For some time now, I’ve been wandering around Notting Hill attempting to get under its skin. For many years, even before I moved to London, there was something that struck me about both the level of contrasts in the area and how such contrasts were reflected in film history and locations. Even recently, I have been engaged on a film project set around both Ladbroke … Continue reading Wanders: Two Notting Hills
“Witness, for instance, the establishment of settled ‘alternative’ or ‘independent’ cultural zones, which endlessly repeat older gestures of rebellion and contestation as if for the first time.” – Mark Fisher The Longplayer walk ghosts a route to be taken on the 21st of June for a day long walked festival of arts in celebration of Jem Finer’s work. Information on the Longplayer event, featuring an … Continue reading Wanders: Longplayer (New Cross to Trinity Buoy Wharf)
It came with a great sense of relief that, on the 29th of March, I had a plane to catch. This plane that I was to catch on the afternoon of the 29th was heading to Strasbourg; a visit to ma chérie and an escape from the 29th of March or what the 29th of March now represented which was everything contrary to reason. Exactly … Continue reading Wanders: Goethe Dies (Strasbourg)
Having walked down the Lea Valley late last year with Gary Budden, we endeavoured to continue on from our point of departure in Planet Stratford and to follow the river right the way down to Leamouth where it finally pours into the Thames. Though on paper the walk was effectively a south-following meander, mapped largely (or at least so we thought) by potentially walking along … Continue reading Wanders: Leamouth Labyrinth
Apart from going on a number of planned walks throughout 2016, towards the end of the year I managed to head on a number of more random jaunts out into a variety of places. Though the reel of photos I took has come back mixed in terms of quality, the walks were still interesting enough for me to want to write about them. Three in … Continue reading Wanders: Odds and Ends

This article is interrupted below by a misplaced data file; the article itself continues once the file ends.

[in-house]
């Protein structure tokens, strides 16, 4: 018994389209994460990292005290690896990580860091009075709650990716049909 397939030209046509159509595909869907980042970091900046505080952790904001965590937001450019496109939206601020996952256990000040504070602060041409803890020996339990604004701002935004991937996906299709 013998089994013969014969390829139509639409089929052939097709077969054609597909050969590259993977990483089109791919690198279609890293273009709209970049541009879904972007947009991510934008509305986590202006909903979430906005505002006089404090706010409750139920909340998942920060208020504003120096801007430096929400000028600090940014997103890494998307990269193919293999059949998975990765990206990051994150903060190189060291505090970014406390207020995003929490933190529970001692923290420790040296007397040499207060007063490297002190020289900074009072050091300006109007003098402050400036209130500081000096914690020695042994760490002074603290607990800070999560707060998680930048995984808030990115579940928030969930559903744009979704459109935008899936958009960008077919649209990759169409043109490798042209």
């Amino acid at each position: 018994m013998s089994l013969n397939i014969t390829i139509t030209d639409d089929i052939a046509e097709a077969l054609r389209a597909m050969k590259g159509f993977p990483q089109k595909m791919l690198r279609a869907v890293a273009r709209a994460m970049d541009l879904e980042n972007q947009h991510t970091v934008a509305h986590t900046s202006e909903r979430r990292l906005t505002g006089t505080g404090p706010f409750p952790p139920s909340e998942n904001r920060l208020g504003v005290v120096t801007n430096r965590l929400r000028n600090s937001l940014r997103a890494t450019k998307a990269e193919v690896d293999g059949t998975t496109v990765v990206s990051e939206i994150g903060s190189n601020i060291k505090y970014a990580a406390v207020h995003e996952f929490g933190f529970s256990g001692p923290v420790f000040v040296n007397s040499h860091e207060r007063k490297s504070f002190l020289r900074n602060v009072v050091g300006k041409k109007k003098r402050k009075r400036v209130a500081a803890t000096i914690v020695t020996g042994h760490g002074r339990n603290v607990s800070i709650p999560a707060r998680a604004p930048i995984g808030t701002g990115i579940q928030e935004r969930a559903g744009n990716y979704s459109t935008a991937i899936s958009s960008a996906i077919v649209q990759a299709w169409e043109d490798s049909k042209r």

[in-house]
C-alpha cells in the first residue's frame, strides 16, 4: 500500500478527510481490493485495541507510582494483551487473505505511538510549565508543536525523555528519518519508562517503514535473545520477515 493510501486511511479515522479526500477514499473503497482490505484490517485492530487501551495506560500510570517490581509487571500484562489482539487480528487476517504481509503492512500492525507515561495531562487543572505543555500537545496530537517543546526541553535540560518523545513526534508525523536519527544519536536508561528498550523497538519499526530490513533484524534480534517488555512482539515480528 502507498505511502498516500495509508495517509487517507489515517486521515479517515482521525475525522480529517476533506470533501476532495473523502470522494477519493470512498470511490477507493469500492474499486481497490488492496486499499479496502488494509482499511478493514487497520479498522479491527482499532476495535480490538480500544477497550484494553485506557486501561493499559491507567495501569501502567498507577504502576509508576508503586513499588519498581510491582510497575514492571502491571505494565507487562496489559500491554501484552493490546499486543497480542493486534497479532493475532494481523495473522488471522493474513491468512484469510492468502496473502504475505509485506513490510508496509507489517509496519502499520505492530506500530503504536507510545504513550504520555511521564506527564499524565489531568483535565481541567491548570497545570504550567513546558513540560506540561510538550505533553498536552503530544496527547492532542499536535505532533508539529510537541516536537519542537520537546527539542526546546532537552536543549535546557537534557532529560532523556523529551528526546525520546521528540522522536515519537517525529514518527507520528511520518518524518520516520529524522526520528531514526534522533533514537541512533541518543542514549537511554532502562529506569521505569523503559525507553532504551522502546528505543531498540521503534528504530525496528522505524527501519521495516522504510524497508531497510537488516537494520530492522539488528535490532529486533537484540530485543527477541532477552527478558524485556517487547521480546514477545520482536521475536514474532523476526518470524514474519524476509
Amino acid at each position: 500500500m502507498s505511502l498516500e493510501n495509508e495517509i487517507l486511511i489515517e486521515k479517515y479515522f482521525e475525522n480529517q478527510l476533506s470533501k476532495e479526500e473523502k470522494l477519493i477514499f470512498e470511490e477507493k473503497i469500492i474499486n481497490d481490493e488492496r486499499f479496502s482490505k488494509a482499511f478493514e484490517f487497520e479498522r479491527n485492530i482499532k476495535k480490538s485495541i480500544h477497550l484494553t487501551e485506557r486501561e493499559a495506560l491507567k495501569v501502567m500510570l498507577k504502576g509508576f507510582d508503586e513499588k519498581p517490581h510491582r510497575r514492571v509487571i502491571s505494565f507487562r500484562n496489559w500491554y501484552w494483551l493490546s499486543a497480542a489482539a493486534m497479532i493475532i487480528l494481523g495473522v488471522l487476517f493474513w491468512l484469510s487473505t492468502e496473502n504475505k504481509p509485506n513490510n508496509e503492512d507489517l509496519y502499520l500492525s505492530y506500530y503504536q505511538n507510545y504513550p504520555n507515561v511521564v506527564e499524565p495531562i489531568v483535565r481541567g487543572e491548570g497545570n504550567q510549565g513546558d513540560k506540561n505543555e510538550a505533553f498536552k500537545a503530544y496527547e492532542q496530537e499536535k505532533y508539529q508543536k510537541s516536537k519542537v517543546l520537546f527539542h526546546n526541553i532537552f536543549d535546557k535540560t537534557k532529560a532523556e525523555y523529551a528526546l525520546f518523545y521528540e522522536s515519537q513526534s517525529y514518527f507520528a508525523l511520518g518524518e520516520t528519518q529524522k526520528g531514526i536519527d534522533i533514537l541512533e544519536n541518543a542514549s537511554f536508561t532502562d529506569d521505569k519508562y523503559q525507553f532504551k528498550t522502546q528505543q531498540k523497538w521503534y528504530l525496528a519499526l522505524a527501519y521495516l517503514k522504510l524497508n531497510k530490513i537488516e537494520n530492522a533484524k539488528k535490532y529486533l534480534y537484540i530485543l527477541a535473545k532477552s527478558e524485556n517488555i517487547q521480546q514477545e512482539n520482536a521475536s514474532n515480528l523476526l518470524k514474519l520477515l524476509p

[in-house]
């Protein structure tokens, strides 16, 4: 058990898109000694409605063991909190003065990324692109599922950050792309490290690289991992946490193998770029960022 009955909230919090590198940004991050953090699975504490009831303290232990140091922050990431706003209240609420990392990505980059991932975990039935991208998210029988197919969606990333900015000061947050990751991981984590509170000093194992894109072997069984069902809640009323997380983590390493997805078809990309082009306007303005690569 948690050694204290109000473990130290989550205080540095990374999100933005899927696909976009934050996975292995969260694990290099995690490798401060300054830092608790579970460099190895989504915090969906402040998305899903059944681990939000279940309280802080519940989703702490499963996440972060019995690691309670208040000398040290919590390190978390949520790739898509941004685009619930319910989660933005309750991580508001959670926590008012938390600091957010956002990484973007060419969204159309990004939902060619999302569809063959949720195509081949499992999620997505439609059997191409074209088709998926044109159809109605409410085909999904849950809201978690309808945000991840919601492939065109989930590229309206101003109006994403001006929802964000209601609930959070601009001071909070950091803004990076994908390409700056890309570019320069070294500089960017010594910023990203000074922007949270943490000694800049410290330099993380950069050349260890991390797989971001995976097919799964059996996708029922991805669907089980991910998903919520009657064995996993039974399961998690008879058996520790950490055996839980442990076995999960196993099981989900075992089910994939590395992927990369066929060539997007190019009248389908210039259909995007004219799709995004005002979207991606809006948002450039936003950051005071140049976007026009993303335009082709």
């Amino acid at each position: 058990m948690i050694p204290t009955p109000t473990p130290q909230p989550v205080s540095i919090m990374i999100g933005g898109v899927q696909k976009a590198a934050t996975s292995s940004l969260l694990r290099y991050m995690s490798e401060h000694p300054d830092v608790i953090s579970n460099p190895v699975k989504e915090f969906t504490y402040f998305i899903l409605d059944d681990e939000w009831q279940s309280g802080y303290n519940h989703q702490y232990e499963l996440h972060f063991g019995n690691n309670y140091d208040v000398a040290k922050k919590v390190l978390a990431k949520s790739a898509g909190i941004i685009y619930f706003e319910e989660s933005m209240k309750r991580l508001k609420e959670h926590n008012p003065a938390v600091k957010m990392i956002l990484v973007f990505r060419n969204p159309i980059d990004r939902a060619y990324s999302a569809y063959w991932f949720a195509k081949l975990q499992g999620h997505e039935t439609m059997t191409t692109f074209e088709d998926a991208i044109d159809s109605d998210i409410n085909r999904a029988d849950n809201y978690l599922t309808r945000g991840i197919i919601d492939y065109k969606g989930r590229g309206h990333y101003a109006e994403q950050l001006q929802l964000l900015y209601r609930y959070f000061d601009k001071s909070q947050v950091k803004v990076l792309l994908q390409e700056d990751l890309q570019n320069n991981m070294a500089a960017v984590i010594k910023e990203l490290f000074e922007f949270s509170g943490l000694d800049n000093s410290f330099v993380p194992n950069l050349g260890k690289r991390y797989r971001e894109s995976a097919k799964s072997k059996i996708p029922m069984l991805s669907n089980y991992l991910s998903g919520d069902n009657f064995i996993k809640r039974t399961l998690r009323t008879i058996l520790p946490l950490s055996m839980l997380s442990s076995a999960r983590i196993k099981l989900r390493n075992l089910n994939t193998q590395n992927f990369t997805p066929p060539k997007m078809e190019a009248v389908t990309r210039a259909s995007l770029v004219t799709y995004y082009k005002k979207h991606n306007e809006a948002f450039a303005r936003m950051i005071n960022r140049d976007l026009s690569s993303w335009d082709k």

“I shall have to do research,” Dougal mused, “into their inner lives. Research into the real Peckham. It will be necessary to discover the spiritual well-spring, the glorious history of the place, before I am able to offer some impetus.” (1960, p.17). To ingratiate myself into newly living in South London, I was keen to find some boundary markers in the area to walk and … Continue reading Wanders: Muriel Spark’s Ballad Of Peckham Rye (London).
“The contours of the Sizewell power plant, its Magnox block a glowering mausoleum, begin to loom upon an island far out in the pallid waters where one believes the Dogger Bank to be, where once shoals of herring spawned and earlier still, a long, long time ago, the delta of the Rhine flowed out into the sea and where green forests grew from silting sands.” … Continue reading Wanders: Sebald, Sizewell and Dunwich (Suffolk).
My walk around Harold Pinter’s old haunts in the east end of London has produced a number of written accounts now that, with the film that sparked of the whole venture being finally public, I’m not quite sure what else to say about it. The idea for the walk came about when I saw the, since frustratingly taken down, Harold Pinter Arena documentary which spent a … Continue reading Short Film – A Walk By Waiting (Harold Pinter, Iain Sinclair).
London, with its eternal agitations, the ceaseless ebb and flow of its “mighty heart” – De Quincey (1823). After one of the most hectic days of the year so far, I had some hours to kill in London before meeting a friend for an exhibition at the Royal Academy. The day had been frantic, with large amounts of strangely powerful coffees being downed around New … Continue reading Wanders: Thomas De Quincey’s Soho.
On watching all of Patrick Keiller’s “Robinson” trilogy of films recently, it struck home how effectively stillness within a visual frame can traverse the geographical plain and recreate a journey that is both political and sociological. This, of course, goes to the heart filmmaking itself, the relationships with cuts especially and its portrayal of time, space and movement within a diegetic reality all being key … Continue reading Stasis In London (1994) – Patrick Keiller.